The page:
On those days when I end up working late at school to meet my own commitments because someone else has been slack in meeting theirs, it either means my dad has to wait for his dinner or whatever else he might need, or that my husband, who already works one and a half full time jobs and does all the things I can’t do at home because of my back, has to do extra at short notice. That’s not fair on either of them. 

It isn’t always avoidable, I know. Some kids have issues that crop up, others have a lot of responsibilities. It’s also both fair and important to say that it’s not always the students who cause the issues, either.

More often than not, though, it’s a the result of someone’s laziness or poor priorities, and that tends to annoy me fairly quickly. 

In my dream world, everyone would sort their priorities, manage their time, and get on with doing things to the best of their ability. Nobody would be let down, and we could all enjoy the satisfaction of a job well done without extra pressure making things harder. 

Taking The Bad With The Good

I have spent this morning contemplating the ways in which life can be so good and so utterly awful at the same time. 

Life offers many wonderful experiences, opportunities and pleasures. Some of those are simple, some are constant, and others are once-in-a-lifetime events. Little things happen every day that can really blow your mind when you stop taking them for granted. 

One of my most constant joys is that I am blessed with wonderful friends. Sure, I’ve known the pain of broken friendships, and the shock of discovering someone who I thought was a friend was the exact opposite of that. But I am also enormously blessed and privileged, because I have some of the most amazingly loyal, loving, supportive, and caring friends on the planet.

At the same time, everyone in my circle of closest friends is struggling with something awful. There have been victories, there have been defeats. There are ongoing issues that don’t look as though there will be resolution or healing anytime soon. Those friends would all consider that I am in that same boat with my chronic pain and spinal health issues.

Everyone suffers something awful at some point in their life. The hard times are balanced and put into perspective by great days, wonderful experiences, and the love and encouragement of those near and dear to us.

Still, the news I received from one of my closest friends this morning was particularly devastating. She has taken this news the same way she has dealt with her entire battle against her illness: in true warrior style. Although her future is unsure, her faith and courage are not. I am so inspired by her attitude and her strength.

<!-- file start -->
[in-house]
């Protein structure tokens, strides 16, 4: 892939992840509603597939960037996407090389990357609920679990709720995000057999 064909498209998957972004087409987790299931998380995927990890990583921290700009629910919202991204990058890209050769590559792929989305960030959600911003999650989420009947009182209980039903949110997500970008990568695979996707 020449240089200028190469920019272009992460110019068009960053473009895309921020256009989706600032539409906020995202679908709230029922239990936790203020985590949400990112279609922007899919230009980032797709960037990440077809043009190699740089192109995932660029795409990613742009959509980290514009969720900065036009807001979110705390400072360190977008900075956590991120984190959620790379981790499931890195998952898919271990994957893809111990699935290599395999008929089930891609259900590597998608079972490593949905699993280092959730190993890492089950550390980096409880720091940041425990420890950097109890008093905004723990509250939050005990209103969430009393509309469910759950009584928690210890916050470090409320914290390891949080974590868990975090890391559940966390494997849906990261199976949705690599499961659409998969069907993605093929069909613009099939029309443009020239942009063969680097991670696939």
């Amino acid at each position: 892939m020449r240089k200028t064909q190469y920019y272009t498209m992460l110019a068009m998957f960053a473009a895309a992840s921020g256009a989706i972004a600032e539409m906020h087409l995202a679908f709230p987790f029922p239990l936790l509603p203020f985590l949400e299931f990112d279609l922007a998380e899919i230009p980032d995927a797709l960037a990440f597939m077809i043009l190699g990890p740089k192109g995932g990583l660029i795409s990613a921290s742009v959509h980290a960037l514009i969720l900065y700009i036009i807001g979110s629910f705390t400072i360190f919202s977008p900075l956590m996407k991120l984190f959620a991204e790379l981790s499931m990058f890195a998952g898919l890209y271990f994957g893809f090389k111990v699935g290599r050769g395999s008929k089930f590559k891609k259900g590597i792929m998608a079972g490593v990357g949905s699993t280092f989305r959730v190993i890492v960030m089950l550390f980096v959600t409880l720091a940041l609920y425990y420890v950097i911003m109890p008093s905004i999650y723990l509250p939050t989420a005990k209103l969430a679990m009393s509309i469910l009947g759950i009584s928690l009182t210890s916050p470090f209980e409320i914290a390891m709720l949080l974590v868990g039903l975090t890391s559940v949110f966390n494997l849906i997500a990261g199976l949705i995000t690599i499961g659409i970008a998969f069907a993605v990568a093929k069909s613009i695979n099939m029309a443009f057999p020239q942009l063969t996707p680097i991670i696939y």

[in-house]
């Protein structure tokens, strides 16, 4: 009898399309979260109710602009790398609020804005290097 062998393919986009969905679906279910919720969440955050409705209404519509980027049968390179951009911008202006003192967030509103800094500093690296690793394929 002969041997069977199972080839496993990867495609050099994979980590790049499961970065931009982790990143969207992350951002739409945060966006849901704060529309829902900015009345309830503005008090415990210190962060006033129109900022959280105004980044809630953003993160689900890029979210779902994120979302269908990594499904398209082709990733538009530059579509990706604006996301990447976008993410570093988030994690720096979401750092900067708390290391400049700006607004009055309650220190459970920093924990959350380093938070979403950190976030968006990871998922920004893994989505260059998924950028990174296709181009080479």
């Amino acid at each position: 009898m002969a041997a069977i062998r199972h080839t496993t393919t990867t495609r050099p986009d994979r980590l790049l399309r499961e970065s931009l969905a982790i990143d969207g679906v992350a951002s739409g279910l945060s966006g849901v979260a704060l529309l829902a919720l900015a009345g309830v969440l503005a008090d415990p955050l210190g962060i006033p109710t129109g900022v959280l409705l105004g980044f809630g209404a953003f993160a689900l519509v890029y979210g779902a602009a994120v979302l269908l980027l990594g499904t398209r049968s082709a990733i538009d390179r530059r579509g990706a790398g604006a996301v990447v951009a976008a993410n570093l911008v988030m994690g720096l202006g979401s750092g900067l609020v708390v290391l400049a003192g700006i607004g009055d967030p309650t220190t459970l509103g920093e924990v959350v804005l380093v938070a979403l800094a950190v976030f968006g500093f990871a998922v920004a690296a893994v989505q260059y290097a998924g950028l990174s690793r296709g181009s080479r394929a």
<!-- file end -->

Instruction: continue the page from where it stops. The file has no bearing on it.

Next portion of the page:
I feel as though I am the complete opposite of that. I’m full of tears and anger and questions and fear. I cried more than she did during our phone call. There is no point in pretending though, because this is all part of the grief process and it’s not healthy for anyone to suppress any of that. 

I don’t know what the coming weeks or months hold, but I do know one thing: I don’t want her to die. I don’t want to be without her. And I know that is a sentiment shared by every member of the family and probably everyone who knows her. 

I am keenly aware of not putting the cart before the horse, and treating her as though she’s already on her death bed. Although painfully aware that is the likely outcome, I will keep hoping and praying reminding myself that it might not come to that because I do still believe in miracles. I want to make every opportunity, shared moment and experience count. We already have a lifetime of memories together, and because I treasure her and her friendship so much, I want to make more. They don’t have to be big or magical. They just have to be.

So, as far as is possible, I will embrace and make the most of the joys while never forgetting or praying against the bad. None of us knows the number of our days, but we can do everything in our power to make every one of them count. 

It’s not about denial. It’s all about focusing on the good while living with the bad. There are no rules against tears, or frustration, or hating on whatever hurts. The only thing I refuse to do is give in to it and let it steal what is good, too. 

PS: Please don’t feel sorry for me. I am truly blessed – just very human.

Ducking Out For A Break.

I try to spend some time each day away from screens and away from work of any description.

It’s good therapy to walk, listen, and breathe, far away from such demands.

It refreshes me, body and soul, and boosts my creativity and concentration.

One of the places I like to visit is the small lake in my town. It has a walking track, an exercise circuit, benches to rest on, barbecue and picnic tables, a playground, and a friendly group of ducks.

Just now, as I wrote “a group of ducks”, I began to muse over which was the correct collective noun for ducks. I suspected that “flock” was used when in flight, and that “brace” was used when they were on the ground, but thought I should check.

A little research in the interests of accuracy yielded surprising results. Did you know there are more than a dozen different collective nouns used for ducks?

According to collectivenounslist.com, those are:

  • Badelynge
  • Badling
  • Brace
  • Dopping
  • Flock
  • Flush
  • Paddling
  • Plump
  • Pump
  • Raft
  • Sword
  • String
  • Team
  • Twack

Some of these terms are more commonly used than others, and I cannot help but think some of them are archaic words. Badelynge definitely looks like the kind of spelling one finds in Chaucer or other Middle English texts. I also suspect that this word has been transformed into “badling” as language and spelling evolved over time.

How, though, are we not commonly calling a group of ducks a “twack”? It’s highly expressive and so delightfully onomatopoeic! Furthermore, it couldn’t possibly be mistaken for a term relating to any other creature.

From now on, ‘badelynge’ and ‘twack’ are the terms I’ll be using to refer to my ducky friends at the lake. Hey nonny nonny!

A twack of ducks! With a badelynge of ducks in the water beneath the boardwarlk!